France's Foreign Minister suggested yesterday that a possible way out of Libya's civil war would be to allow Muammar Gaddafi to stay in the country if he relinquishes power.
Colonel Gaddafi insists he will neither step down nor flee the country he has led for four decades. With the Nato-led air campaign against his forces entering its fifth month and the fighting in a stalemate, the international community is seeking exit strategies.
President Nicolas Sarkozy held a meeting in Paris yesterday with three rebel leaders from the western port city of Misrata who are seeking aid and arms to move toward Tripoli. Mr Sarkozy announced no specific measures in response.
Foreign Minister Alain Juppé said France wants to keep "a very close link" with the rebels "to see how we can help".
Asked whether Colonel Gaddafi could stay in Libya under house arrest, for example, Mr Juppé said on LCI television: "One of the hypotheses that is envisaged is that he stays in Libya, on one condition... that he clearly steps aside from Libya's political life."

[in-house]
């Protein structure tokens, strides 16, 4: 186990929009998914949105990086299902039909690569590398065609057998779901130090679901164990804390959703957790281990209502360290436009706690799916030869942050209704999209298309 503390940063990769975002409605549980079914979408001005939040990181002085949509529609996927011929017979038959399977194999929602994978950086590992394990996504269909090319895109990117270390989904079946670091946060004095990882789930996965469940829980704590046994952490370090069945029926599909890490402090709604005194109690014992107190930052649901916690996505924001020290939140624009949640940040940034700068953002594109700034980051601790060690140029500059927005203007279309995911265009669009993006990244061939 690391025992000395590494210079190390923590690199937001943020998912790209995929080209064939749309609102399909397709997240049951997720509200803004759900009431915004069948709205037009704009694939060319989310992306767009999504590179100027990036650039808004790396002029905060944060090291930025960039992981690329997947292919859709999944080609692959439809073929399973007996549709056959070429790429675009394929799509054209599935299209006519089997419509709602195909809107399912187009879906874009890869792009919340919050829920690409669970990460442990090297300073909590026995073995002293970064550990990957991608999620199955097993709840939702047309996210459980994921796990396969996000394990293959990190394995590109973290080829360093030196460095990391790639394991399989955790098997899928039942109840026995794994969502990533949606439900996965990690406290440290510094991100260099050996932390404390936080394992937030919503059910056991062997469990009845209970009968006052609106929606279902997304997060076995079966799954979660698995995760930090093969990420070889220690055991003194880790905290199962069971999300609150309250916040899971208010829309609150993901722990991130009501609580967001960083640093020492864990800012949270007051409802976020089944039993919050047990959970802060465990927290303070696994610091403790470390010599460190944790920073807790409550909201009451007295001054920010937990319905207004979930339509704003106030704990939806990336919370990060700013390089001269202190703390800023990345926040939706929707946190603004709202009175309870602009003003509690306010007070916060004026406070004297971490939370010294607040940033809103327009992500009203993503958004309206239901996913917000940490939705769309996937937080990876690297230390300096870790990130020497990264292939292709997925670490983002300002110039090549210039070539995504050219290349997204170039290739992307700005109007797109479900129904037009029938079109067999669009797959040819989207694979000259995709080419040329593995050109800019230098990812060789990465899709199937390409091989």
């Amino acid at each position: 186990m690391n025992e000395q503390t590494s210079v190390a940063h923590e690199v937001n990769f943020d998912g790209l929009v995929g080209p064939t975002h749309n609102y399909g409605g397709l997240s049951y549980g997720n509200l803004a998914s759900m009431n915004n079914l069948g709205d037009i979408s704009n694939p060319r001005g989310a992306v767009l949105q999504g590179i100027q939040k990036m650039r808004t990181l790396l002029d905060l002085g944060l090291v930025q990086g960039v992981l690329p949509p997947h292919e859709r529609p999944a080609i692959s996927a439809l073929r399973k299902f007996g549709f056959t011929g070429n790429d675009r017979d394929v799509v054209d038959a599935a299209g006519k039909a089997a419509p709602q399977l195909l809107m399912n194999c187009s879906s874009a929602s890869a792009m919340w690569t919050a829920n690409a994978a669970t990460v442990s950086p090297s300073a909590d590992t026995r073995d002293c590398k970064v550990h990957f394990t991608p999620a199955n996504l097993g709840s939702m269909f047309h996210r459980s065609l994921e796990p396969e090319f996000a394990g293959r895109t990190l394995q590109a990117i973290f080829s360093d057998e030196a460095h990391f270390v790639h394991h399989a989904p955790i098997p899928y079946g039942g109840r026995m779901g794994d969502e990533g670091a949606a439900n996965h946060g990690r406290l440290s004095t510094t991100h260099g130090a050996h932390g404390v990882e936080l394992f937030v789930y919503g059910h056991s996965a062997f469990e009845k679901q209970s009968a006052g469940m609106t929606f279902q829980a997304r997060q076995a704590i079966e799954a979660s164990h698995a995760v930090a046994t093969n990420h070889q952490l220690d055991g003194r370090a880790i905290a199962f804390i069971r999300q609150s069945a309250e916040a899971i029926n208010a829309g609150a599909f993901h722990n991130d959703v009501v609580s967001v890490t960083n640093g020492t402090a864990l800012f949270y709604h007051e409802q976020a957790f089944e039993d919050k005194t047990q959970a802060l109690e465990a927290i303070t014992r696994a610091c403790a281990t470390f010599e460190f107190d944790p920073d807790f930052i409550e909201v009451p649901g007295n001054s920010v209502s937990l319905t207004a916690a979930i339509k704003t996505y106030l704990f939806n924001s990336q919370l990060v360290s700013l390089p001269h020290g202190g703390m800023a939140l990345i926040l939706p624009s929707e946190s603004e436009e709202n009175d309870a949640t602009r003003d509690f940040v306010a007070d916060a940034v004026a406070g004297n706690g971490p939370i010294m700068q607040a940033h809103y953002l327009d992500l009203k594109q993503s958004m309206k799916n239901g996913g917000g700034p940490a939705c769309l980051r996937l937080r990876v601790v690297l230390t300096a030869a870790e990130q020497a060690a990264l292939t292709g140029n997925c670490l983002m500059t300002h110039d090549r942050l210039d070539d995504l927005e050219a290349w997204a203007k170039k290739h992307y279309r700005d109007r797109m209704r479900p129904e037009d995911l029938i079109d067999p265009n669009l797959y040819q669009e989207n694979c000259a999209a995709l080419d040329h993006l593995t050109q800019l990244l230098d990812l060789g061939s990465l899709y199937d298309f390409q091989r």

The rebels initially insisted that Colonel Gaddafi leave the country, and one of those who met Mr Sarkozy maintained that view – while others are not ruling out the possibility that he could stay if he gives up power.
"I don't think there is a place for him [in Libya]. He is a criminal now," Souleiman Fortia, the National Transitional Council's Misrata representative, told reporters.Reuse content